Carnival is a pageant without footlights and without a division into performers and spectators. In carnival everyone is an active participant, everyone communes in the carnival act… The laws, prohibitions, and restrictions that determine the structure and order of ordinary, that is noncarnival, life are suspended during carnival: what is suspended first is hierarchical structure and all the forms of terror, reverence, piety, and etiquette connected with it… or any other form of inequality among people [From Problems of Dostoevsky’s Poetics, my emphasis added]

Think of the example Bakhtin provides: the medieval carnival. Lords and ladies would mingle with the peasantry, sharing rich feasts (think wild boar, think excess, think decadent berries, slabs of cheeses and intricate pastries – the burger stand and the Waitrose meal-deal of the Middle Ages), there would be grotesque entertainment, where jesters provided relief from the humdrum boredom of everyday labour. There would be wrestling, archery, hammer-throwing, dancing and general disorder, raucousness and debauchery. Think long wild spirals of medieval hair, clothing being ripped by trampling feet, misfired arrows, shouting, chaos, a sense of triumph and a sense of defeat. A state of pure pleasure and excitement and unity, where all sense of time and habits is lost. These activities aren’t policed; there are no authorities, just a rupturing occurrence of equality.

A key feature of carnival is the grotesque body. This refers to the human form made disgusting, abject, exposed. Inevitably, this involves the opening of bodily orifices, an exposure to shit and piss and sick and blood. Julia Kristeva, in her essay Powers of Horror argues that what these substances (and other triggers of revulsion such as the weird skin that forms on warm milk) is their exclusion from the ‘symbolic order’: being neither subject nor object, these abject fluids draw us ‘toward the place where meaning collapses’, and to put it simply, remind us that everything structured, everything familiar – ‘identity, system, order’ – can collapse, can momentarily be lost. The losing of these necessary familiarities causes discomfort because it reminds us not only of our own mortality (there is blood, we have blood, therefore we live and one day will die) but of the ‘fragility of the law’ that binds us within the symbolic order of social and metaphysical distinction. What is real, what is imagined, what can be touched, what can be lost – all thrown into confusion.

Considering the nature of medieval carnival then, where eating is loud, messy and public, manners are absent and bawdy humour is rife, it is easy to see how Kristeva’s theory of abjection links in with Bakhtin’s notion of the carnivalesque. The explicit exposure of grotesque, sweating, expanding bodies and their apertures (eaters, circus entertainers, fire-eaters, dancers, nudists and other performers) creates the collapse of social regulation, internalised politeness and cultural restrictions that preserve normality and define how we live, who we are, what place we occupy in the rigid hierarchies of the world.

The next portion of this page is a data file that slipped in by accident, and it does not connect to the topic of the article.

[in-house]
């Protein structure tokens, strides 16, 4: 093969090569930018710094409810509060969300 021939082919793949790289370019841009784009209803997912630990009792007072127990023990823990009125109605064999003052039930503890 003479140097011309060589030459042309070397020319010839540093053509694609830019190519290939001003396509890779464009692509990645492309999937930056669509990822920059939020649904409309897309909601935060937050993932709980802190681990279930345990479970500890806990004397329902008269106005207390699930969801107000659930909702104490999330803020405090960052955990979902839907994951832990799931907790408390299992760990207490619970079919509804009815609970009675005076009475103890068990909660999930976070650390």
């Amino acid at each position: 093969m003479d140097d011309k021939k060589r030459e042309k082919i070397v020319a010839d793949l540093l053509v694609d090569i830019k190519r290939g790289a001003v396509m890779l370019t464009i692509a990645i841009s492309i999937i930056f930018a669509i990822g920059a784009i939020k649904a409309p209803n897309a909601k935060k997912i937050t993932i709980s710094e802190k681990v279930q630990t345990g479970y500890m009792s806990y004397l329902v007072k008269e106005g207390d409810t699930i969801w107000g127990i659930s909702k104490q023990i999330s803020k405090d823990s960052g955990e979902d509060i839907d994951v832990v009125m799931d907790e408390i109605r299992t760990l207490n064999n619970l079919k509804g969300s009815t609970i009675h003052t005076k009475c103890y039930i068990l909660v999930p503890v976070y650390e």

The grotesquery of the carnivalesque haunts not just history but also contemporary life. What springs to mind for me are TV shows like Embarrassing Bodies, The Biggest Loser and Supersize vs. Superskinny revel in their exposure of grotesque bodies: bodies that upset the social order, that overspill, that violate expectations of the ideal self. Through their television screens mass audiences observe with fascination and horror the layers of flabby skin, the genital warts, the rashes and the hair loss and the gaping, hungry mouths. What is so compelling about these programs, which seem to delight in their own scatology? I would argue it is their exploration of the abject, their emphasis on the materiality of the human body and self, as well as the fluidity of this materiality – and not only its mortality but also its ability to change, to become thinner, fatter, more tanned, spottier. There is a similarity here to the public autopsies which literally dissected the nitty-gritty of human flesh before an entranced audience. When we watch Gillian McKeith in You Are What You Eat poking around examining someone’s shit, we are confronting our strange, precarious existence as physical entities, as Kristeva puts it: ‘These body fluids, this defilement, this shit are what life withstands, hardly and with difficulty, on the part of death. There, I am at the border of my condition as a living being.’

So the grotesque forces us to face up to the abyss of possible meaninglessness that besets our very existence. Carnival is a stage for celebration and freedom, but it is streaked with this dark note of the sinister limits of humanity (or could it be called unhumanity?).

I am led now to think back to debauched goings-on that characterise British nightlife. It is quite easy to compare, at least to some extent, the club scene and the music festival with the medieval carnival. Think of all the sweaty bodies thrown together: lawyer, banker, prostitute, mayor, all dancing outside of their normal clothes, their normal dispositions, their normal souls. Collapse of order. Entertainment has not evolved much in civility: one only has to take a trip to an inexpensive British-dominated seaside resort abroad to discover carnival wonders. Grotesque strippers whose very anatomies have been adorned with the alterations of plastic surgery; whose very bodies violate and confuse the (socially constructed?) definitions of human and inhuman, male and female, real and fakery; whose very bodies are abject in themselves, who violate all symbolic hierarchies. The ordinary citizen puts on a dress or a t-shirt and sheds temporarily their identity, dives into the sea of disruption and debauched, drunken catastrophe.